What to Know About the Most Important Man Behind Mike Tyson's Early Career Success

One of the things you may have learned from 'Mike Tyson: The Knockout,' is that a lot of people helped Mike to get to where he is. Including Jim Jacobs.

Gina Vaynshteyn - Author

Jun. 1 2021, Published 8:31 p.m. ET

Mike Tyson Jim Jacobs
Source: ABC/YouTube

If you're watching the Mike Tyson documentary, The Knockout, then you've probably learned more about the professional boxer than you ever thought you would. Including the fact that there were a lot of people in life who he credits for his success. One of those people is Jim Jacobs, a handballer who managed Mike Tyson when he was 18 and becoming one of the most famous boxers in the U.S.

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What to know about Jim Jacobs and Mike Tyson.

It is believed that Mike Tyson saw Jim Jacobs, his manager, as a father-figure. While Cus D'Amato trained Mike (and was certainly more well-known), Jim taught Mike everything there was to know about boxing history, and was one of the key figures who made Mike go from great to unbeatable. It's said that Jim hid his leukemia diagnosis from Mike, so Mike was even more devastated when Jim passed away in 1988.

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Getting to know Jim Jacobs, handballer legend.

While Jim Jacobs isn't exactly a household name, he's still one of the most influential people in boxing history. When he was 17, Jim started collecting films of boxing matches. He essentially became a boxing scholar, and was trained by D'Amato himself. The two became friends, and this is how Jim later became Mike's manager. In 1959, Jim went into business with Bill Clayton, and the two came to own production companies The Greatest Fights of the Century and Big Fights Inc.

In 1966, Sports Illustrated claimed, ″There is no athlete in the world who dominates his sport with the supremacy that Jimmy Jacobs of Los Angeles and New York enjoys in four-wall handball."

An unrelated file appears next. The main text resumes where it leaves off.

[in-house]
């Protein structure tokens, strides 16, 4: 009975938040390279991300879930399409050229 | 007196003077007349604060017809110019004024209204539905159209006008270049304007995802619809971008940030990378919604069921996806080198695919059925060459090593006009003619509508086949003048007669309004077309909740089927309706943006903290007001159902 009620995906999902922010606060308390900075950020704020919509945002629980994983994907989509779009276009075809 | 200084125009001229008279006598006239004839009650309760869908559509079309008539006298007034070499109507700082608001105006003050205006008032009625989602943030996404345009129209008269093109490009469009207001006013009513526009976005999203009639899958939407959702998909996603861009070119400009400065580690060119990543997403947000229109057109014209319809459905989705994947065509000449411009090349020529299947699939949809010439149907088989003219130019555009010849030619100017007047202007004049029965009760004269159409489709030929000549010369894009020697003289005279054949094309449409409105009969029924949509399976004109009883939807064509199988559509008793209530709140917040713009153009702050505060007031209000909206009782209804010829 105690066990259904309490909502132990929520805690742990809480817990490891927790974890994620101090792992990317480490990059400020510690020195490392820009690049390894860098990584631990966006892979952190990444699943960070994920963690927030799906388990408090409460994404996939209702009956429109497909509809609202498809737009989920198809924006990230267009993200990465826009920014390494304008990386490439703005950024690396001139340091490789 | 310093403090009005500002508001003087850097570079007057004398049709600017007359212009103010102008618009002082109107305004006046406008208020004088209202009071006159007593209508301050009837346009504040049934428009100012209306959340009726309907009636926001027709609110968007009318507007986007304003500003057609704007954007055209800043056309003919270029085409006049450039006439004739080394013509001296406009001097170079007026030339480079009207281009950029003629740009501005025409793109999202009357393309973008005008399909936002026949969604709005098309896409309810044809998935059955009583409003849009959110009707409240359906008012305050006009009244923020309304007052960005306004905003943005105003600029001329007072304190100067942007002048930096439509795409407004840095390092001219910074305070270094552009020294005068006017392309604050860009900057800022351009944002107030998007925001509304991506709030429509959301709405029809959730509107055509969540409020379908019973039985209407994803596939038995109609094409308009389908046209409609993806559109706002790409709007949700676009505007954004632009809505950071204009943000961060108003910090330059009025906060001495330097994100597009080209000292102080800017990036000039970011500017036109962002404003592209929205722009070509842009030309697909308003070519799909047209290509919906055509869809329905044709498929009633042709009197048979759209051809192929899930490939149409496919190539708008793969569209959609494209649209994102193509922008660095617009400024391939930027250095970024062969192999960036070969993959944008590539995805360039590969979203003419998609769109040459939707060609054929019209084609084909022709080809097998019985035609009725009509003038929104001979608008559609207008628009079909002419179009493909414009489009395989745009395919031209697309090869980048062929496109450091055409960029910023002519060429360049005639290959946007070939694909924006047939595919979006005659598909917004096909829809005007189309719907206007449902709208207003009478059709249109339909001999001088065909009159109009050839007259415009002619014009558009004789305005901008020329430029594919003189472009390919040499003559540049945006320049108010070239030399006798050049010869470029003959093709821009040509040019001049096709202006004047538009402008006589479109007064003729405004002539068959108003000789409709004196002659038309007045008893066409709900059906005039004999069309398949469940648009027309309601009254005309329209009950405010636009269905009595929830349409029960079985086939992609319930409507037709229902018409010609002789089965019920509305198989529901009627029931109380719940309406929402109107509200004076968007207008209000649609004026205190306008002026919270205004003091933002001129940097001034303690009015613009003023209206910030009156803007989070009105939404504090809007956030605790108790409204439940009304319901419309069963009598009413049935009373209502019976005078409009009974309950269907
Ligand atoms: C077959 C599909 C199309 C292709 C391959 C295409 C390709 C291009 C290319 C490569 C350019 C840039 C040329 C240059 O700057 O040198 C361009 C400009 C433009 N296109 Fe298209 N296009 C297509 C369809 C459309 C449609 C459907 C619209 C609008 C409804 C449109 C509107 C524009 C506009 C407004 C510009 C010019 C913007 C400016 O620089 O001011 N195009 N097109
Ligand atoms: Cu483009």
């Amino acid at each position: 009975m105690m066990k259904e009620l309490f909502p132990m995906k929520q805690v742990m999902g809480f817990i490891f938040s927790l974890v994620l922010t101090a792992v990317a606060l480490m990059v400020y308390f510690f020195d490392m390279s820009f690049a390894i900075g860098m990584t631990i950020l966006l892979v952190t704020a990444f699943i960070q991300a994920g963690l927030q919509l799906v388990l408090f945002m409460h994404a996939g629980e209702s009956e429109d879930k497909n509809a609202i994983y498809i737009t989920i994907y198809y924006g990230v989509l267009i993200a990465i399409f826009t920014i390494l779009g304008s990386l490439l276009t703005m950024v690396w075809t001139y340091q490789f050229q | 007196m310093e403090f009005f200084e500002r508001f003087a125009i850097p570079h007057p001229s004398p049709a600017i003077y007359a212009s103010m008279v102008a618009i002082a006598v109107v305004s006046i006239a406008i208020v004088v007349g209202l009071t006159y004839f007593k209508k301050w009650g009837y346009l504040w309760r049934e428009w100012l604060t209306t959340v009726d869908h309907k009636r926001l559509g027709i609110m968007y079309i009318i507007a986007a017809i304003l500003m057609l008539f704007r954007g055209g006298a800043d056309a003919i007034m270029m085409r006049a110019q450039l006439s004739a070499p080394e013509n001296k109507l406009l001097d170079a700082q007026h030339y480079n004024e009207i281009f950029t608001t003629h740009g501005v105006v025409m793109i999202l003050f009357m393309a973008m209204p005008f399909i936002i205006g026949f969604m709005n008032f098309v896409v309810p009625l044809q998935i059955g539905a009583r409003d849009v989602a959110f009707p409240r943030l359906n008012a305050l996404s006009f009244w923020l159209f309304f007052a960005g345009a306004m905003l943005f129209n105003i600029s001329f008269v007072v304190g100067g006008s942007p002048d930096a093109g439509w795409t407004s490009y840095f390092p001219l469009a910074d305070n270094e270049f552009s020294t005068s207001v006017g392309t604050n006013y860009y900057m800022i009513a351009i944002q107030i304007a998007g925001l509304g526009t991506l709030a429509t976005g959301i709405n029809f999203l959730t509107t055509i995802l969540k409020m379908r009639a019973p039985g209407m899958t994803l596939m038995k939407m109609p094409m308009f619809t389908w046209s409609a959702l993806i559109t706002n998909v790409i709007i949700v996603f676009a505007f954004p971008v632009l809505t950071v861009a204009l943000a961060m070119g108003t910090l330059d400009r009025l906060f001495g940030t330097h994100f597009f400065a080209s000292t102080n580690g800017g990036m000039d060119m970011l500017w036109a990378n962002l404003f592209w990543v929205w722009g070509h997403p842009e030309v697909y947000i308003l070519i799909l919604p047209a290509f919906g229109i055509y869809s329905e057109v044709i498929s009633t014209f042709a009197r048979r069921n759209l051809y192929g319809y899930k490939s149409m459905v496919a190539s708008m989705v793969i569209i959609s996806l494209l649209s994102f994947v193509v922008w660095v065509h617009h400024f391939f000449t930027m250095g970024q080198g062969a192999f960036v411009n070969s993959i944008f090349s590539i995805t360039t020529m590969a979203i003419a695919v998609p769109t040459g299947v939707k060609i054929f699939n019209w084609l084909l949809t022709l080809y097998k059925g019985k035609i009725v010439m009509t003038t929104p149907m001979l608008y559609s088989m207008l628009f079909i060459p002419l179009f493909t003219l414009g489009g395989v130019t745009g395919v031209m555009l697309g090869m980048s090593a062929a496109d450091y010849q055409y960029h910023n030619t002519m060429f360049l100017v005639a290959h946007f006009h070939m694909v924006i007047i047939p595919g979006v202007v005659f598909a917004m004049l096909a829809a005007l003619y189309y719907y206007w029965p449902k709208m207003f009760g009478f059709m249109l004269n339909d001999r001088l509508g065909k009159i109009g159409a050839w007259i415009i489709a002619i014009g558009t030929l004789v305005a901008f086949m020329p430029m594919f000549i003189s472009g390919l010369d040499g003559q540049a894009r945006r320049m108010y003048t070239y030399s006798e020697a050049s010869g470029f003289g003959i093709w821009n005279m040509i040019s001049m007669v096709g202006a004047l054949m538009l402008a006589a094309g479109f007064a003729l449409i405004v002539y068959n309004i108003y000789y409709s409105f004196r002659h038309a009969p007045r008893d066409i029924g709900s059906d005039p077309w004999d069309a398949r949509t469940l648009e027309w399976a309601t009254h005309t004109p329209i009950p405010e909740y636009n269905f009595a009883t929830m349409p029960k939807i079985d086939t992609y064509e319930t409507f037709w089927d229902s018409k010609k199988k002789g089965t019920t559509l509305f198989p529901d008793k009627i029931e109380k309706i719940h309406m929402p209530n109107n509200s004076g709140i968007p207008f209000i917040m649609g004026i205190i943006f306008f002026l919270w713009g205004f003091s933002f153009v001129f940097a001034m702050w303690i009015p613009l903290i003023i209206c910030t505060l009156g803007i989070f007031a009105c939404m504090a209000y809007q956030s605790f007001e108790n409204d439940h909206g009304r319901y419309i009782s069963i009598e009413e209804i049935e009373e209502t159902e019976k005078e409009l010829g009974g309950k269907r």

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Jim and Bill began managing boxing champs, including Edwin Rosario and Wilfred Benitez. Jim managed Mike up until his death in 1988. He had leukemia, but officially died of pneumonia at Mount Sinai Hospital, according to AP. ″He had suffered from chronic lymphocytic leukemia for nine years,″ Bill stated.

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Unfortunately, many believe that Jim's death ultimately led to Mike's eventual downfall. "The Cus thing he dealt with, he made history which will NEVER be surpassed. IMHO once Jim Jacobs passed away that was the beginning of the end," someone tweeted.

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Another claims "if @MikeTyson's mentor didn't pass away and his 2nd coach Jim jacobs he [would have] reigned longer than he did."

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Posthumously, Jim was recognized on a grander scale when he was inducted into the International Boxing Hall of Fame, the World Boxing Hall of Fame, the International Jewish Sports Hall of Fame, as well as the U.S. Handball Hall of Fame. And in 1990 he was inducted into the Southern California Jewish Sports Hall of Fame.

And, fun fact: Jim was a major comic book collector. People believe he has a warehouse in Los Angeles that contains over 880,000 comic books. Unfortunately, nobody knows where that warehouse is.

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Watch the second part of Mike Tyson: The Knockout tonight on ABC at 8 p.m. EST.

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